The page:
JUBILEE Coalition presidential flagbearer Uhuru Kenyatta and his running mate William Ruto have put up an elaborate plan to ensure they win the March 4 general elections in the first round.
Their strategists have taken into consideration the possibility that Jubilee would have an uphill task beating their CORD rival Raila Odinga in a run-off especially if supporters of the Amani presidential candidate Musalia Mudavadi does not support them.
Uhuru and Ruto, while on the campaign trail this week, have been asking the electorate and particularly those in their strongholds to come out in large numbers to vote and hopefully give them the majority votes in these areas.
Their strategists have in recent weeks drawn up their first-round win “formula” that will enable Uhuru win decisively in the first round. Its this strategy which has been guiding the alliance's campaigns this week as the countdown to the March 4 elections draws to a close.
Last week an opinion poll by Ipsos Synovate showed that Uhuru could beat Raila if elections were held then. However, this would not be a decisive win as the poll conducted then did not show him receiving the required 50 per cent plus one votes.
Uhuru and Ruto would win by 44.8 percent while Raila and his running mate Kalonzo Musyoka would get 44.4 percent. Mudavadi would get 5.2 per cent and this could shift the game either way in case of a run-off.
According to the same poll, indications were that if there was to be a run off at that time, the prediction was that Raila would emerge the winner as there was a likelihood of Mudavadi's supporters shifting their support to Raila in the event of a run-off.
The poll also showed that Jubilee has 20 stronghold counties while Cord has 19 strong hold counties. These are the counties where the marginal differences between Uhuru and Raila are over 20 percent.
The constitution says that a presidential winner must receive 25 percent of all the votes cast in each of more than half of the counties. Former Belgut MP Charkes Keter said the strategy adopted by the Jubilee Alliance— to concentrate their efforts in those areas where they consider to give them little support.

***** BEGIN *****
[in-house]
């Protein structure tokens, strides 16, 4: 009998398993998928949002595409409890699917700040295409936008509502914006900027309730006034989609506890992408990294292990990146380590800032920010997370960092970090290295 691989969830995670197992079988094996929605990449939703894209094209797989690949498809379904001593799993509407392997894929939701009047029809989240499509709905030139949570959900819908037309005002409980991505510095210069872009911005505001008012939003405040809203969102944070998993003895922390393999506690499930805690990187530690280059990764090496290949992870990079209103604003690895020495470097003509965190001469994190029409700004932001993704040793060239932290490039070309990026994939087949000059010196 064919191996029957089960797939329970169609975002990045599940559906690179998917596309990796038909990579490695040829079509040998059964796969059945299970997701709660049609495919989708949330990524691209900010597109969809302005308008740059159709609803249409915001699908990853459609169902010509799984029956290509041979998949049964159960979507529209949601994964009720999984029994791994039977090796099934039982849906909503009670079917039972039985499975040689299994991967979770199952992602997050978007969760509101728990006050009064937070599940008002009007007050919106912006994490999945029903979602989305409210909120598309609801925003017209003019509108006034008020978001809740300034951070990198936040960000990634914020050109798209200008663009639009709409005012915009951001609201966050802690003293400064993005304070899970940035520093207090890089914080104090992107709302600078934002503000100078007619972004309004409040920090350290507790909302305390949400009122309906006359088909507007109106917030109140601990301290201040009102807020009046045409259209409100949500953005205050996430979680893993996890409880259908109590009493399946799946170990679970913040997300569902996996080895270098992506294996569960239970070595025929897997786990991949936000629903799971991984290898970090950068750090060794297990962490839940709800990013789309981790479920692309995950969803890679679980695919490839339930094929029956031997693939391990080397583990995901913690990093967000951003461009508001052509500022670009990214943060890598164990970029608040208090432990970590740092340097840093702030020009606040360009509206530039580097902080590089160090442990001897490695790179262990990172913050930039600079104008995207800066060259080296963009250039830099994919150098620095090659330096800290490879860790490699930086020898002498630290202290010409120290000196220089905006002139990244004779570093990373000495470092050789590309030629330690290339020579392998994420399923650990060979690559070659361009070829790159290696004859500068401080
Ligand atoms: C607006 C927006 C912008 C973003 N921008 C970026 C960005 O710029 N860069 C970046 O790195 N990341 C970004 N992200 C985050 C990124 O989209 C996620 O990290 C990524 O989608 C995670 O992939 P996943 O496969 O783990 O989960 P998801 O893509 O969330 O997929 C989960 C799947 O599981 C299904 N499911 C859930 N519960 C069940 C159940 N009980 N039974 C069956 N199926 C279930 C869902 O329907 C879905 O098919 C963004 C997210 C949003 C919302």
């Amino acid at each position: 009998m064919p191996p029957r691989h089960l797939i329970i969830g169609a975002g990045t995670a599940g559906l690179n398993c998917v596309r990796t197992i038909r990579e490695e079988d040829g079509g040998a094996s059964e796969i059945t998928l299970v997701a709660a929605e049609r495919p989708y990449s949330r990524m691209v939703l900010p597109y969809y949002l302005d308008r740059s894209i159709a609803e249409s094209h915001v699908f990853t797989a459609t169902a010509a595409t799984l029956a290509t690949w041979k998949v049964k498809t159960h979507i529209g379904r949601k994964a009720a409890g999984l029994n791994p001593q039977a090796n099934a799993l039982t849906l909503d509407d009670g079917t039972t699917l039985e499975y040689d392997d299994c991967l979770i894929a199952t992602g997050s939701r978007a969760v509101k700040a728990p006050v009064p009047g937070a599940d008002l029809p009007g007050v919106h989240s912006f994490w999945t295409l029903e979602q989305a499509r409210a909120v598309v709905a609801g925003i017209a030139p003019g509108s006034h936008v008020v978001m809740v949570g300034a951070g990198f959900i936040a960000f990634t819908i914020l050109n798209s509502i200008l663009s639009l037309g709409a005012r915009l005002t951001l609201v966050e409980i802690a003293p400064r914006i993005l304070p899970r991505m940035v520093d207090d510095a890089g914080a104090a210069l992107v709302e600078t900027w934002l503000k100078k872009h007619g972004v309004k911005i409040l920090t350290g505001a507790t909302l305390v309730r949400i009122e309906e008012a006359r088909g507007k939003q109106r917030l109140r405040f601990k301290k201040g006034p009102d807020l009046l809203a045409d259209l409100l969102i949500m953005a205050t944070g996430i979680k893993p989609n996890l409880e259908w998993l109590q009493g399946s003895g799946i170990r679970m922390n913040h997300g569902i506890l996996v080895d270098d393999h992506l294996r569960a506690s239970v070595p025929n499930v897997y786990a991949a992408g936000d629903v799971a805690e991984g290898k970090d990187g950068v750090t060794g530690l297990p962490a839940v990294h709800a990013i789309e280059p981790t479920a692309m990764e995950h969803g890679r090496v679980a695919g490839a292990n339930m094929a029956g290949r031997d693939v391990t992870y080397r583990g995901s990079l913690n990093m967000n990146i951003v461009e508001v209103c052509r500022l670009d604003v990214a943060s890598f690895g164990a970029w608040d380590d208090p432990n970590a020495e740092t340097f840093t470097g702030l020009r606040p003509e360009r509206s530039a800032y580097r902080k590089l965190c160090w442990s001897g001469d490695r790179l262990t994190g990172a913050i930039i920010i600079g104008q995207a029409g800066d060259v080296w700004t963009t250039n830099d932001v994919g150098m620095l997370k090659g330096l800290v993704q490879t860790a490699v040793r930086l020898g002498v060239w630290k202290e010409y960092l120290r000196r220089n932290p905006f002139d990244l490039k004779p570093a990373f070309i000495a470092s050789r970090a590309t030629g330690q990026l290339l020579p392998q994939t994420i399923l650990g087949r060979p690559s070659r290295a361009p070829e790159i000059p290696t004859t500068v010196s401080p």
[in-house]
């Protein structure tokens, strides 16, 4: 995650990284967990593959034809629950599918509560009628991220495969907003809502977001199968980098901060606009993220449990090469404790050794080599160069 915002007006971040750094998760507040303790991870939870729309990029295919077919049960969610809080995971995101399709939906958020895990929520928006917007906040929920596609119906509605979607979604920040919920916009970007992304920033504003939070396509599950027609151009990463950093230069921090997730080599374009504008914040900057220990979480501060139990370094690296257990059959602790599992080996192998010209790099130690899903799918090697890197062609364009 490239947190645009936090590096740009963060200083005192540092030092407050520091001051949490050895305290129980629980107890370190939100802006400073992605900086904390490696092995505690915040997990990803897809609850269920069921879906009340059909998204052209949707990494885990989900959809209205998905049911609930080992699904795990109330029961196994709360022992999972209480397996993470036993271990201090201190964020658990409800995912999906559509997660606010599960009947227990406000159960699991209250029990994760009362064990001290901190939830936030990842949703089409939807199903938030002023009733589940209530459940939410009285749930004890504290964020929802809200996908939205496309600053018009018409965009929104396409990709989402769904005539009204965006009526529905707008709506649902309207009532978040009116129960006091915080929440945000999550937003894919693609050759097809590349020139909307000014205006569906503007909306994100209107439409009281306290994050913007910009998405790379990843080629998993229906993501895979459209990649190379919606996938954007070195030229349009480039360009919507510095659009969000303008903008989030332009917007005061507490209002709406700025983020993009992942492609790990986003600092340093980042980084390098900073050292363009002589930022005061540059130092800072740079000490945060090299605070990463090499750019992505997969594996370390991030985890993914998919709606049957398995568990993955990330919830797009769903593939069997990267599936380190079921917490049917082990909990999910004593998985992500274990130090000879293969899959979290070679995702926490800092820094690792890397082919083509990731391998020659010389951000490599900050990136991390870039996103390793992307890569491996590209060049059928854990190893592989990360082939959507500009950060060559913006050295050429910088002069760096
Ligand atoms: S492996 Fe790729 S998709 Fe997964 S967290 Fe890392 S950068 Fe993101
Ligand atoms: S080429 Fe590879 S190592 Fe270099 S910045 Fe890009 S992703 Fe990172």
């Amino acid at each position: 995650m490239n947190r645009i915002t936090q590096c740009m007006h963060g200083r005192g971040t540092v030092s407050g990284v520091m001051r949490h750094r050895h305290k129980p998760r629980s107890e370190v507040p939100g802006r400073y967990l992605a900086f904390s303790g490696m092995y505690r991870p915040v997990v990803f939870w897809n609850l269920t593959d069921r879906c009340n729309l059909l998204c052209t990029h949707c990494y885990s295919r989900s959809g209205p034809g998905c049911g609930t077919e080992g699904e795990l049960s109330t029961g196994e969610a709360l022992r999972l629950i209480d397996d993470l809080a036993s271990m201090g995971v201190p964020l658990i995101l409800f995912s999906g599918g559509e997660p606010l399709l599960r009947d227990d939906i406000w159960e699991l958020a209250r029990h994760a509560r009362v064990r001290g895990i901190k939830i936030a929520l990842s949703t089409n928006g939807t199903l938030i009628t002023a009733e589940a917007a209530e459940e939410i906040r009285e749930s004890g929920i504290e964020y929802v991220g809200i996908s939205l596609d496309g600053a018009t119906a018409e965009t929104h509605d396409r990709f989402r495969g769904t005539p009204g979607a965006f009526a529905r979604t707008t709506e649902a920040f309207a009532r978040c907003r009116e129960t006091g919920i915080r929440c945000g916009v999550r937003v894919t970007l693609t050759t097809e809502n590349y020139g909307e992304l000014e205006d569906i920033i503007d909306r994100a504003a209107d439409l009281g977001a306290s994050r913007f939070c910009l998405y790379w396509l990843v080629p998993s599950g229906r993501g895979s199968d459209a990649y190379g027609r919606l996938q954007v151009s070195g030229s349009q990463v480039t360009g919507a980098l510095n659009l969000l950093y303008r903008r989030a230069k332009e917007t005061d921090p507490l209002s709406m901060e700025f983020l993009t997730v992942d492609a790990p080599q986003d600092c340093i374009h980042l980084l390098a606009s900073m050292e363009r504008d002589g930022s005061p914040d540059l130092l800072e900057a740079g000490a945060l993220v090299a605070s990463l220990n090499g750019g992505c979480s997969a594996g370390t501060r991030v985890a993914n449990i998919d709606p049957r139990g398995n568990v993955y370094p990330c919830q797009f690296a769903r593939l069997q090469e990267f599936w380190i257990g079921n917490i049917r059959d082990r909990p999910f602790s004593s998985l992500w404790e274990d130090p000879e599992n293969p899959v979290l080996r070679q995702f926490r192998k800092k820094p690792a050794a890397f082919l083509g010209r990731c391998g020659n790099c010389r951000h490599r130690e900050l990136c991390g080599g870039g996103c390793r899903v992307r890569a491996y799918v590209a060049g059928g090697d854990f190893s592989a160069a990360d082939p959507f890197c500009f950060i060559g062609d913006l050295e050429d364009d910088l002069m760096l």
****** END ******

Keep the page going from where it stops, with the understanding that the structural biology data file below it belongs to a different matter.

“The Ipsos Synovate has put us ahead of our main challenger but we will not rest as if that is a guarantee of winning elections. We are now engaging the final gear to see that we win the elections in the first round,” he said.
He said a special team had been tasked with monitoring the impact that these last minute campaigns are having on the electorate and Uhuru's ratings.
“Our special advisory team of experts from the political parties that form Jubilee coalition is keenly monitoring how we are campaigning and if we are wooing more votes into our basket,” Keter explained.
Other sources said the Jubilee campaign strategy also included complementing the activities of special grassroots committees established in all the counties with the express purpose of urging the electorate to come out and vote for Uhuru. Each of the committees has been tasked with reaching a target number of voters whom they “must work hard to bring to the Jubilee basket”.
Uhuru's spokesman Munyori Buko said that grassroots committees have also been tasked with ensuring that there is a high turnout of voters in Jubilee coalition strongholds.
“The team that was responsible in ensuring that there were high voter registrations in TNA strongholds has now been merged with those of partner parties in each county to ensure they marshal our supporters so that they all turn out and vote in large numbers,” he said.
“The issues that our presidential candidate and his running mate have been presenting to Kenyans are realistic and achievable. They can transform the lives of our people and that is the reason why many people have embraced the candidature of Uhuru. We want them to turn out in large numbers so that this dream of transformation is achieved,” he said.
Jubilee is also approaching church leaders, village elders and respected opinion leaders to prevail on Jubilee supports to boycott drinking at least two days before the general elections.